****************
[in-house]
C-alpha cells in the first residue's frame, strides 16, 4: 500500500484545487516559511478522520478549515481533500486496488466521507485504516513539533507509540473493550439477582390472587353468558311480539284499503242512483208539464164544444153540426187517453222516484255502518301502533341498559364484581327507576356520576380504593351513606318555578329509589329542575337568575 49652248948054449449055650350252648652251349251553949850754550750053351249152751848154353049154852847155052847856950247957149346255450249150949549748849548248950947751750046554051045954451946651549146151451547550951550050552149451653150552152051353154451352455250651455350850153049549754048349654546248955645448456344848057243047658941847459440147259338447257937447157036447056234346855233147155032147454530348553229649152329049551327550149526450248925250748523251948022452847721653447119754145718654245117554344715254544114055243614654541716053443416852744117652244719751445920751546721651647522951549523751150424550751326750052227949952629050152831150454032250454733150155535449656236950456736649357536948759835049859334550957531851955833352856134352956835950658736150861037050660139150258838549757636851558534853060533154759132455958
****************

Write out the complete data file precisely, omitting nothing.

[in-house]
C-alpha cells in the first residue's frame, strides 16, 4: 500500500484545487516559511478522520478549515481533500486496488466521507485504516513539533507509540473493550439477582390472587353468558311480539284499503242512483208539464164544444153540426187517453222516484255502518301502533341498559364484581327507576356520576380504593351513606318555578329509589329542575337568575 49652248948054449449055650350252648652251349251553949850754550750053351249152751848154353049154852847155052847856950247957149346255450249150949549748849548248950947751750046554051045954451946651549146151451547550951550050552149451653150552152051353154451352455250651455350850153049549754048349654546248955645448456344848057243047658941847459440147259338447257937447157036447056234346855233147155032147454530348553229649152329049551327550149526450248925250748523251948022452847721653447119754145718654245117554344715254544114055243614654541716053443416852744117652244719751445920751546721651647522951549523751150424550751326750052227949952629050152831150454032250454733150155535449656236950456736649357536948759835049859334550957531851955833352856134352956835950658736150861037050660139150258838549757636851558534853060533154759132455958